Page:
With the massive buyback programs in place over the last 10 years, Apple’s shares outstanding are down to a 23-year low (before the .com bubble).

Buybacks + Passive Flows = non-linear growth in share price due to decreased liquidity (shares outstanding).

This is the self-fulfilling prophecy.

If the capital allocation decision for management teams is to choose the path with the highest IRR, and management knows there’s a consistent and large bid for their stock (passive flows) and the more stock they take out of the market (buybacks) reinforces the passive flows by reducing liquidity (i.e. larger bids for smaller liquidity pools), why would they ever allocate capital to a new widget plant or some other project that takes years to build and has an uncertain return profile? It’s hard to turn down the route that has proven so successful over the last decade (Apple’s share price is up 845% over that time frame).

This isn’t to say that Apple isn’t a great operating company because they are (they’re likely the greatest product company in history). They’re just doing an amazing job of leveraging that excellence in product and operations (=generating a ton of cash flow) and allocating that cash in an even more efficient manner (buybacks).

It’s a perfect short-term strategy. A pretty good medium-term strategy. Long-term however, new cash flow is always required, and is a lot more difficult to come by.

No, I’m not short Apple, and never will be.

European Natural Gas

Here we go again...

As reported by Oilprice.com on June 26th, “Europe’s LNG Imports Surpass Gas Imports for First Time Ever”.

Yes, we’re in the middle of another European summer and yes, I’m heading to meet my very European co-founder in Copenhagen in a few weeks (give us a shout if you’re in town), but this is a reminder that (I don’t care how outdated this quote is), Winter is Coming.

LNG, which is significantly more capital intensive, more complex from an engineering perspective, and has much longer lead time than its once very reliable brethren, piped natural gas, has become a critical import for all continental Europe, and will increase in terms of criticality with every month that passes.

To the chagrin of any European who loathes their reliance on the U.S. for anything (looking at you Macron and Diego), relying heavily on the U.S. for their ability to heat their homes, grow their food, and for every industrial process that runs the bloc, the above chart is not something they take lightly. And rightfully so.

Unfortunately, this is the EU’s reality for the foreseeable future.

This is even less fortunate when you consider that the U.S. is still playing political games with their fossil fuel future.

A positive story that broke a few weeks back, that of the approval for the Mountain Valley Pipeline, needs to be taken with a grain of salt. Pipeline infrastructure, which allows gas to be moved across the country and to terminals for liquification, and eventually shipped to our friends across the pond, has been severely lacking for many years now, resulting in 2022 being the lowest level of pipeline building to take place since at least 1995 (as far back as the data goes).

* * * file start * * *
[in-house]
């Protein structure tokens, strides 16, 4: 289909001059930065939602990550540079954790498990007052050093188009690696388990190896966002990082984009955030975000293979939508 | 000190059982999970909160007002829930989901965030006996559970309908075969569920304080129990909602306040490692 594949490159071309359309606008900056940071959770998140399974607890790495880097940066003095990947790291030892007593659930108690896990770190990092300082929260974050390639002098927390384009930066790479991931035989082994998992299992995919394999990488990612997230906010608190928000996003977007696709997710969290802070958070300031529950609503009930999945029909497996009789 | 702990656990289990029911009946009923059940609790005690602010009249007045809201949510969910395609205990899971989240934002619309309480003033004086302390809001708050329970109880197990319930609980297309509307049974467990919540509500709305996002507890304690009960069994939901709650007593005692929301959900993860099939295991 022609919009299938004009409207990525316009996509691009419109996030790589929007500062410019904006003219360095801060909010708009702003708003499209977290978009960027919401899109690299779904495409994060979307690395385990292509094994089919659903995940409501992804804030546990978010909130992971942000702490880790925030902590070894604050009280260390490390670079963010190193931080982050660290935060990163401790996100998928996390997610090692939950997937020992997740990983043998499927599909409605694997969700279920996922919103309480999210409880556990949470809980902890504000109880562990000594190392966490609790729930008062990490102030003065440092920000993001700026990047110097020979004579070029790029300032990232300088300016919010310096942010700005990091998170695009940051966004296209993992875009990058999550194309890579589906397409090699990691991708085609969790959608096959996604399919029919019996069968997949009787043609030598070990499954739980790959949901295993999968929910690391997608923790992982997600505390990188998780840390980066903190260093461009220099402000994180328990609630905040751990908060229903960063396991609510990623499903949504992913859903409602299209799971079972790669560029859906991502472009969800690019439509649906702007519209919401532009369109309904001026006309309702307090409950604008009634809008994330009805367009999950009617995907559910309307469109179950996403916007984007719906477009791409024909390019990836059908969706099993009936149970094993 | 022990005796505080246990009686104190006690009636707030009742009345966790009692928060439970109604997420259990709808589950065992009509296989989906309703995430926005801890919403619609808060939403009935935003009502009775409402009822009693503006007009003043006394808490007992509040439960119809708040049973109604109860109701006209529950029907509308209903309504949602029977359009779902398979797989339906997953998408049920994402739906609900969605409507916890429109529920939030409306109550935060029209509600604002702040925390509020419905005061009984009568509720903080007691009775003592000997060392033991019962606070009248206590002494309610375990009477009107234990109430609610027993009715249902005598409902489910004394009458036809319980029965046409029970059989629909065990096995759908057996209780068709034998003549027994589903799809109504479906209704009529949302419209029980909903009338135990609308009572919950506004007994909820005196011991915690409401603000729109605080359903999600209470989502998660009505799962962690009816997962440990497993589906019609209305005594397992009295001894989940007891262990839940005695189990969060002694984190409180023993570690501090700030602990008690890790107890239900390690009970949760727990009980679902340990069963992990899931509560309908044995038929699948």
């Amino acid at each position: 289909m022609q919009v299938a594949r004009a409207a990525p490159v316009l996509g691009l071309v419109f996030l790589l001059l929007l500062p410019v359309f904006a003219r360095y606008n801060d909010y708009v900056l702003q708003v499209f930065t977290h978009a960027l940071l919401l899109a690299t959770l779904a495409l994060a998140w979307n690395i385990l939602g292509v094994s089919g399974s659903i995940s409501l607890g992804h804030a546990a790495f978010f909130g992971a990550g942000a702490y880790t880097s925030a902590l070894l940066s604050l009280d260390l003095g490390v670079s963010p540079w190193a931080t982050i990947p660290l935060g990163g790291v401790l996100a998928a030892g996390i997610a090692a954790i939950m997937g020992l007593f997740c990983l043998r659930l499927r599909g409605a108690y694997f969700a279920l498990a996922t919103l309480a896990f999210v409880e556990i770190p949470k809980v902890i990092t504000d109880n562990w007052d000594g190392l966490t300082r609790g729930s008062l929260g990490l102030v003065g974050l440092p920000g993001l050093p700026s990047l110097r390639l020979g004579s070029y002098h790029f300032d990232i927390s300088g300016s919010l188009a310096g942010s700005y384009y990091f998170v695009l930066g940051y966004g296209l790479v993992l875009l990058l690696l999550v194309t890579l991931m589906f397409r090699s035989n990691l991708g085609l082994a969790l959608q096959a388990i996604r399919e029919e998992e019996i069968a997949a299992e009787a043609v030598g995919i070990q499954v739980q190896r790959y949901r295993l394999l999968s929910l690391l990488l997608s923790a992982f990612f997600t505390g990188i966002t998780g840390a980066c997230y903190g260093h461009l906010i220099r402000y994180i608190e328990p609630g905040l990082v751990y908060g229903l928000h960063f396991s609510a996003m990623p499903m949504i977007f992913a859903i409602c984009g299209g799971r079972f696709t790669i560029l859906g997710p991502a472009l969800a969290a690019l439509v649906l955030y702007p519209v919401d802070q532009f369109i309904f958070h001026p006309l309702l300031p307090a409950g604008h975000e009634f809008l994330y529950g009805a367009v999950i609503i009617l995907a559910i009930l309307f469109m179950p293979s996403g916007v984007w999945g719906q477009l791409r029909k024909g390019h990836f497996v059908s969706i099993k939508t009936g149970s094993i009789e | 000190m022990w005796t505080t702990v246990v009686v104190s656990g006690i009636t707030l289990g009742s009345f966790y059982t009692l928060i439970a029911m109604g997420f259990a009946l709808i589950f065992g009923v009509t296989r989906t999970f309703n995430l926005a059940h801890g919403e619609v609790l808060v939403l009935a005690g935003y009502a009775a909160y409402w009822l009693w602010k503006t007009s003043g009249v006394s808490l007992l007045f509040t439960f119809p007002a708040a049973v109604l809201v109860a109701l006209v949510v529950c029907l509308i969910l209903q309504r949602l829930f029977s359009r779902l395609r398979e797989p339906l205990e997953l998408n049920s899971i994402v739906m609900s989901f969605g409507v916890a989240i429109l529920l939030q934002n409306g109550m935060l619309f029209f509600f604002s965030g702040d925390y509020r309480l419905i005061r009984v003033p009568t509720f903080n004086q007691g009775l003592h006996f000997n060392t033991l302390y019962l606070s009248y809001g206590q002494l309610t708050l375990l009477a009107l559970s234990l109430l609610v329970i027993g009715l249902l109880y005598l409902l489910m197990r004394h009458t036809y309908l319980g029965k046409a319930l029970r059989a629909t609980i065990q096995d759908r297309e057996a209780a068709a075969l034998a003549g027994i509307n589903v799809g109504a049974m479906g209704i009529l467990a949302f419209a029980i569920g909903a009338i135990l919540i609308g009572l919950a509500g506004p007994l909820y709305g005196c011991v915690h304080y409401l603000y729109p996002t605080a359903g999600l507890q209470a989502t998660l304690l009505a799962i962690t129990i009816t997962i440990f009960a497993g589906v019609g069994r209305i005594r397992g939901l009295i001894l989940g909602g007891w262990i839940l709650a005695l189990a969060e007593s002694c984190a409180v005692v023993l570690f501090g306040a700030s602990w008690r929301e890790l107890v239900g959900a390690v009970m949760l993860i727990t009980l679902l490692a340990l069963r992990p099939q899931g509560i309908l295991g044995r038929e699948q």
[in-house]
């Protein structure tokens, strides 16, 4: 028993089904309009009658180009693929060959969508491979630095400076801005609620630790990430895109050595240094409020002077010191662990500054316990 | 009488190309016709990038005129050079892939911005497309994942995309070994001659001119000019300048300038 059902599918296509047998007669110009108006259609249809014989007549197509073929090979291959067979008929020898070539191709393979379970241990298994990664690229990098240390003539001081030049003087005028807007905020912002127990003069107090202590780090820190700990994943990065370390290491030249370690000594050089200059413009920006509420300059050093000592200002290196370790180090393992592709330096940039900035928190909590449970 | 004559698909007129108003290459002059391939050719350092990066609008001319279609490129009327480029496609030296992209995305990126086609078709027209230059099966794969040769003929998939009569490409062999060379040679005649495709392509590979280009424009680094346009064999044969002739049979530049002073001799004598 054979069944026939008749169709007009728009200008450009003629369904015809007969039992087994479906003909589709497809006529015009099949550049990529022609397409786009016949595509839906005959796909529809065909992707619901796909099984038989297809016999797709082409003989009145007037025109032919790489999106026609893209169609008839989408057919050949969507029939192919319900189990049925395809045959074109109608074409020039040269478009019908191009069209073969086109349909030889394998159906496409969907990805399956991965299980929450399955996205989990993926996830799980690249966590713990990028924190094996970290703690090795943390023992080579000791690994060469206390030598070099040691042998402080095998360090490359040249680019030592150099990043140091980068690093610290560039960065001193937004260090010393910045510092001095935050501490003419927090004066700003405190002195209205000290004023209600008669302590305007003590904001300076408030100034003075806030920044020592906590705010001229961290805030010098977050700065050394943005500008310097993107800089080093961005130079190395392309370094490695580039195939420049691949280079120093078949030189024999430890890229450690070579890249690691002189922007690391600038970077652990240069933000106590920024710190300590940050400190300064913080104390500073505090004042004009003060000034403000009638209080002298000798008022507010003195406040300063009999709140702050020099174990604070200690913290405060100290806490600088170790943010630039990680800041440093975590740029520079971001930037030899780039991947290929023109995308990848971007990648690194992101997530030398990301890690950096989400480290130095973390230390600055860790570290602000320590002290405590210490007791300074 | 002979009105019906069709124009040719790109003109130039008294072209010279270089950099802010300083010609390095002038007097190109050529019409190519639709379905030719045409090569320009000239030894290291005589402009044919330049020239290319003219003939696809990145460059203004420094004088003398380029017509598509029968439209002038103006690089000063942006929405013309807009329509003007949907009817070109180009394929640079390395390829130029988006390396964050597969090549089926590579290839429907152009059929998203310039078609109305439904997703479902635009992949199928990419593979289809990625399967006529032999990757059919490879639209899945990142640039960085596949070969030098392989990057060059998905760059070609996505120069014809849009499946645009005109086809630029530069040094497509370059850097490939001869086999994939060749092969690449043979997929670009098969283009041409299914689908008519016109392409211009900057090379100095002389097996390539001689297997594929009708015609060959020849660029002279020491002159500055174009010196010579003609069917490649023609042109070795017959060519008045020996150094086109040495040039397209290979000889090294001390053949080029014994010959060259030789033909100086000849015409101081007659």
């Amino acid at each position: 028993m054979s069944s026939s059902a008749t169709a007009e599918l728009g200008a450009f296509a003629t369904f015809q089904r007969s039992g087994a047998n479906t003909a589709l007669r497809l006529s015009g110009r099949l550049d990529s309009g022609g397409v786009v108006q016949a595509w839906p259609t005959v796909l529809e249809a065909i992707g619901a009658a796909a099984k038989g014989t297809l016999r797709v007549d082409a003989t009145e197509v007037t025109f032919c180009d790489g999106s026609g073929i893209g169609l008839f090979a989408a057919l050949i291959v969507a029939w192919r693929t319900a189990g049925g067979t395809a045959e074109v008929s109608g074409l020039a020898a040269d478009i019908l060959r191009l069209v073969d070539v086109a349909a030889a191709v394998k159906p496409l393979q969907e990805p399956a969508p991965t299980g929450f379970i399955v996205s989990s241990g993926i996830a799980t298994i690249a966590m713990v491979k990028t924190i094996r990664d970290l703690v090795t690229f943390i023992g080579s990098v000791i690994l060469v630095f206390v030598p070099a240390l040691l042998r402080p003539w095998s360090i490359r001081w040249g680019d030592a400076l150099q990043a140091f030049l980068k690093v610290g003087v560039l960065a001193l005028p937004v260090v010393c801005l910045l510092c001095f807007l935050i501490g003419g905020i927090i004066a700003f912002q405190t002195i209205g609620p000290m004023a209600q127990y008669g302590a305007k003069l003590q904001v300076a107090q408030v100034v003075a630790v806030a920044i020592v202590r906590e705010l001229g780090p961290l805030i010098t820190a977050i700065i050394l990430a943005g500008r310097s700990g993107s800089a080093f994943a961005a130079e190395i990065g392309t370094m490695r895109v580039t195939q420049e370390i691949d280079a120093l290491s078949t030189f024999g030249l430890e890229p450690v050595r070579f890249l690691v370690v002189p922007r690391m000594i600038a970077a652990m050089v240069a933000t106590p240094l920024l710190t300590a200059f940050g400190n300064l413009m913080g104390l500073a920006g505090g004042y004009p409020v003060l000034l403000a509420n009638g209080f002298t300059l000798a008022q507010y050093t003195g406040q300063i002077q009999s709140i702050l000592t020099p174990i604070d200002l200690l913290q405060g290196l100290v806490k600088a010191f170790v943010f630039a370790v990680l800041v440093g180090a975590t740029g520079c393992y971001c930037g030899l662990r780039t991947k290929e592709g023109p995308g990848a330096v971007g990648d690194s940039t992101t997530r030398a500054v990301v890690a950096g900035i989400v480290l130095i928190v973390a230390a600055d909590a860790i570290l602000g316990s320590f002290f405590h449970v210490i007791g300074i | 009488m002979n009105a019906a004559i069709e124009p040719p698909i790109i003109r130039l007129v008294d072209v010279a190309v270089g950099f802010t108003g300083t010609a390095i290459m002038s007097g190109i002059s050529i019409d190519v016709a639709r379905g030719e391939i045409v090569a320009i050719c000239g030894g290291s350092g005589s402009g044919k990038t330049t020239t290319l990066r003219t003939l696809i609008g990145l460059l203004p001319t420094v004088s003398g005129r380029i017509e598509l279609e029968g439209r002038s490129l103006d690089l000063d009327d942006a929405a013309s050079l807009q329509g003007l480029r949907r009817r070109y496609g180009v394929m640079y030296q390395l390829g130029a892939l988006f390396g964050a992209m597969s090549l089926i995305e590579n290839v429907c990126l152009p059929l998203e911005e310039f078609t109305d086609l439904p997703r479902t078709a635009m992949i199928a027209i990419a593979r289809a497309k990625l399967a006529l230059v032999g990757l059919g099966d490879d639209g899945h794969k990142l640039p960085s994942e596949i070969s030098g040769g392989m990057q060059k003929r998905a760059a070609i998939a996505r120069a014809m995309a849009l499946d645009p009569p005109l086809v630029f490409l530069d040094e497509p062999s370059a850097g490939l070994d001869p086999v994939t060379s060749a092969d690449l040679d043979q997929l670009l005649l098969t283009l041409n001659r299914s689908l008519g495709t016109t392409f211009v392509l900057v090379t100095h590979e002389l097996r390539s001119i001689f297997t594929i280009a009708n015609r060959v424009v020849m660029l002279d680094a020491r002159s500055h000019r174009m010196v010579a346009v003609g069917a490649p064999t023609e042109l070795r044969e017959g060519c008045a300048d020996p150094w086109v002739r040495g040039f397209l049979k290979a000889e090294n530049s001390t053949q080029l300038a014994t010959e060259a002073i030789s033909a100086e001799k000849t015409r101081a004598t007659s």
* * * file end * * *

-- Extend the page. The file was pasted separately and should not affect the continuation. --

The inability to move the gas may be a partial explanation for the below chart:

If you can’t move the stuff, why even pull it out of the ground?

If Europe is going to be importing LNG for some time to come (they are), then they’re going to need reliable partners to buy it from. The U.S. is now 50% of their LNG imports, and I’m sure they’d like to cover that 19% still coming from Russia and have a bit of buffer for a ‘just in case’ gulf hurricane or geopolitical event that knocks any amount of supply offline.

Europe and the U.S. need to get serious. Now.

Because seeing the price of an Aperol spritz rise to $15 limits me to ~10 per night if I skip breakfast. And that’s not the summer vibe I’m flying halfway around the world for.

Some interesting anecdotes to think about:

  • Steven Wilkinson wrote a great piece for us awhile back, Mittlelstanding Together, where he talks in-depth about the heart of the German industrial base, it’s reliance on a steady flow of cheap gas to fuel their operations, and just how ‘screwed’ (my word not his) they are if they can’t get it, or if they have to rely on LNG as opposed to pipes (go read the story for the nuance).

  • Interestingly, the CEO of one of the Germany’s most important companies, BASF, came out a few weeks ago in an interview and said these somewhat chilling words which echo brilliantly Steven’s message in the above piece: “We’ve been naïve as a society because everything seems fine. These problems we have in Germany are accumulating. We have a period of change ahead of us; I don’t know if everyone realizes this.” This isn’t a politician, a media talking head, or a garage band hedge fund trader. This is the CEO of the largest chemicals company on earth. This is signal, not noise.

  • In an almost laughable turn of events, BP, whose CEO Bernard Looney had pledged the most aggressive shift away from oil and gas in the industry back in 2020, has now done a strategic 180 “shifting its strategy to target more investment in both fossil fuels and low-carbon energy and relaxing near-term emissions goals in response to what it sees as a medium-term energy shortage. Under a new plan, BP will invest an extra $1 billion annually in oil and gas, as well as transition businesses through the end of the decade. Critically, it will maintain much higher oil and gas production.” I think they finally remembered their name is actually British PETROLEUM.